Law Department Budgets - Internal Chargebacks
In the past few weeks, several colleagues have raised questions about typical law department practices with respect to charging legal expenses back to their internal clientele.
At the three companies for which I’ve headed legal operations, all external legal expenses have been charged back directly to the business client cost center via our legal billing system. This is why it is so important that firms submit invoices against the right matter. Each matter is set up to be charged directly to a business's cost center.
Several of the companies I have worked for also have allocated some portion of internal legal expenses back to the businesses. None have required internal attorneys to track their time for this purpose.
The one practice area for which there is some exception tends to be Mergers & Acquisitions (M&A). Typically M&A costs are carried at corporate until close. In most cases the costs are then charged to the benefiting business, but in some cases (usually large transactions) corporate may elect to retain a portion of the expense on its budget. Practice has not varied substantively across the companies I have worked for.
1. How do you provide an estimate to the internal business partner?
Best practice to for efficiency is one company-generated engagement letter for the relationship. The company can email updates to the agreement annually. One of the companies I've worked for does not typically have engagement letters, though when the firm requires one the company provides its letter. Ops in a Box, Legal Edition includes a sample engagement letter, as well as sample policies for legal billing and rates submission.
For two companies I've worked we budgeted every matter greater than $0. Firms are required to provide detailed budgets for those that exceed a threshold amount. For the third company, the internal attorney still provides a ballpark estimate to the business client (or client finance head) prior to engaging outside counsel. However, the budget may have been arrived at with the provider or independently based on experience.
2. Do you require outside counsel to enter and update budgets in your eBilling system?
Where the provider is required to provide a budget, the provider enters the information into the company matter management system and submits an Excel budget attachment. I have two templates for matter budgets. One for simple budgets and another for phase-based budgets. Both are included in Ops in a Box, Legal Edition. Where the firm is not required to provide a budget, best practice is for the internal matter manager to enter the budget, so that the total budget is forecast and to facilitate running budget reports.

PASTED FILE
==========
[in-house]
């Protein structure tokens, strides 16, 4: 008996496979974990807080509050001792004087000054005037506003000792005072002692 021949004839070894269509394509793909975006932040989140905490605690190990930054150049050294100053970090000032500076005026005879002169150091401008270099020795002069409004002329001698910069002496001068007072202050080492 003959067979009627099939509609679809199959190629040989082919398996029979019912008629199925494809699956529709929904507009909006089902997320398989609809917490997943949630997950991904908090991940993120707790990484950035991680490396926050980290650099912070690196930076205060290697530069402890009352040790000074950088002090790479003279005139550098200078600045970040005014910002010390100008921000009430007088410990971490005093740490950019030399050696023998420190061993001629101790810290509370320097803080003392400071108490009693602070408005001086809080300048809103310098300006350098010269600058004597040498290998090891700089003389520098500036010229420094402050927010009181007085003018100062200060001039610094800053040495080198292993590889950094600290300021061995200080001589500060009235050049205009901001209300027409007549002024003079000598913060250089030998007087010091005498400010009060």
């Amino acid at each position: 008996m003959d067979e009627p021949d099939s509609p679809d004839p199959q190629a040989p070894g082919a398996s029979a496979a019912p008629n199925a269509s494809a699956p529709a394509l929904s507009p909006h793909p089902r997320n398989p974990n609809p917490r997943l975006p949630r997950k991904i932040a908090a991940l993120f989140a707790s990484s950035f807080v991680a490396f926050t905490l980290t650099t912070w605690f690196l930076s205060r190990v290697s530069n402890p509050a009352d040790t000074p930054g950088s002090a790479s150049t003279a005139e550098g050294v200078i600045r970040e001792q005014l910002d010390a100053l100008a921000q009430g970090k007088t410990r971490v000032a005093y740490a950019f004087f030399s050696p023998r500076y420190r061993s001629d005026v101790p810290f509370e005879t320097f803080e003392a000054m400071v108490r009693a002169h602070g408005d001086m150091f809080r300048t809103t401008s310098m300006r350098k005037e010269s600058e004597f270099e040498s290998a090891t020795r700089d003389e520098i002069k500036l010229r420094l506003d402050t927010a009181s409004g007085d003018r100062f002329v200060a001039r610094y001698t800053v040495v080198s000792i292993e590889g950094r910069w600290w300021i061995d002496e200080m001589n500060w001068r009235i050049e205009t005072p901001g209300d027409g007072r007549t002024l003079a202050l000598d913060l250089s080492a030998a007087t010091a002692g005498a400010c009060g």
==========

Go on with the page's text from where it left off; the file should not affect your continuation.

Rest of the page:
3. Does the business's finance partner get notification of estimate, and do you require their approval before charging to that business's cost center?
For new matters, the attorney communicates the budget to the business client in advance of booking outside resources. The discussion may be with the client or with the client's finance counterpart. Often there is an exception for individual trademarks or patents. Because we are communicating portfolio spend, individual task costs don’t vary much, and the business client is familiar with the cost, it is not necessary (though for patents a forecasting tool is recommended).
For the companies I've worked for where each and every matter is budgeted, the ops team prepares an annual budget for the businesses’ finance teams and periodic updates (quarterly or mid-year).
For every company I've worked for we give finance team access to the invoice module of our billing system and provide training on how to run reports (typically, budget, accruals and spend).
4. Is the business or the business's finance partner part of the invoice approval workflow in your eBilling?
At each company I’ve worked for there has been a single exception in which a business approver is involved. In all cases the exception has been idiosyncratic. In most cases the workflow approval is entirely within legal. By policy no one outside legal has the authority to hire a legal services vendor and the Accounts Payable does not accept invoices from vendors tagged as legal unless the invoice comes directly through the legal billing system integration. Finance has access to invoice documentation and reports. Without exception we treat the matter budget like a Purchase Order. If the business has signed off on the PO/matter budget, no sign off is needed on the invoices against the budget.